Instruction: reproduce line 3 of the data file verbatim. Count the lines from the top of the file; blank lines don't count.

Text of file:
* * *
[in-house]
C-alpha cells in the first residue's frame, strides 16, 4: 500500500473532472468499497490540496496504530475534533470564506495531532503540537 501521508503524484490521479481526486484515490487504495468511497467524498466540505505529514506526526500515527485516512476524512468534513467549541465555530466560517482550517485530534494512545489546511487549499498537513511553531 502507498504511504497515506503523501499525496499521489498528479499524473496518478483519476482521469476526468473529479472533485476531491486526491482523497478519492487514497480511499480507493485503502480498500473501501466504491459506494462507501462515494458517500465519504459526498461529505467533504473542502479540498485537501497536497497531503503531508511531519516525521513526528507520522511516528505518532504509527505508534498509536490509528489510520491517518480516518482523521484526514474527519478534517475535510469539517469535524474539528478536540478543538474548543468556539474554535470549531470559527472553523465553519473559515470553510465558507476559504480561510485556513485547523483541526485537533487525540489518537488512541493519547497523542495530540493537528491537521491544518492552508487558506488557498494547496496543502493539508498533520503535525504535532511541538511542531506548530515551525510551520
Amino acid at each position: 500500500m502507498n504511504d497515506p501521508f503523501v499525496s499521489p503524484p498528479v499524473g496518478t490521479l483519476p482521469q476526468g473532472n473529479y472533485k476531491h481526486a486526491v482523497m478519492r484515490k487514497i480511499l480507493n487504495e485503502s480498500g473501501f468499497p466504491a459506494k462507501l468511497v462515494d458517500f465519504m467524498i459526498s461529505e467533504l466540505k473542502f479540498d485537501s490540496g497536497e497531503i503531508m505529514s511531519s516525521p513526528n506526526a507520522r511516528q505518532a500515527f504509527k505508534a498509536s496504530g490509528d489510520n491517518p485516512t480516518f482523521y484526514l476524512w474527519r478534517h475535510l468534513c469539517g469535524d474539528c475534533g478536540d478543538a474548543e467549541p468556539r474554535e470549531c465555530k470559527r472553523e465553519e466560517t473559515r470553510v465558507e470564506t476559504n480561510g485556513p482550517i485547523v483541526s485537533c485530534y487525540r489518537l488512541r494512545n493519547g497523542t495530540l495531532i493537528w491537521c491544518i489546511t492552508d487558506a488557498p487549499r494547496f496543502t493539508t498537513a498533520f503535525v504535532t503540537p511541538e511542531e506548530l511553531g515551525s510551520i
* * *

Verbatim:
Amino acid at each position: 500500500m502507498n504511504d497515506p501521508f503523501v499525496s499521489p503524484p498528479v499524473g496518478t490521479l483519476p482521469q476526468g473532472n473529479y472533485k476531491h481526486a486526491v482523497m478519492r484515490k487514497i480511499l480507493n487504495e485503502s480498500g473501501f468499497p466504491a459506494k462507501l468511497v462515494d458517500f465519504m467524498i459526498s461529505e467533504l466540505k473542502f479540498d485537501s490540496g497536497e497531503i503531508m505529514s511531519s516525521p513526528n506526526a507520522r511516528q505518532a500515527f504509527k505508534a498509536s496504530g490509528d489510520n491517518p485516512t480516518f482523521y484526514l476524512w474527519r478534517h475535510l468534513c469539517g469535524d474539528c475534533g478536540d478543538a474548543e467549541p468556539r474554535e470549531c465555530k470559527r472553523e465553519e466560517t473559515r470553510v465558507e470564506t476559504n480561510g485556513p482550517i485547523v483541526s485537533c485530534y487525540r489518537l488512541r494512545n493519547g497523542t495530540l495531532i493537528w491537521c491544518i489546511t492552508d487558506a488557498p487549499r494547496f496543502t493539508t498537513a498533520f503535525v504535532t503540537p511541538e511542531e506548530l511553531g515551525s510551520i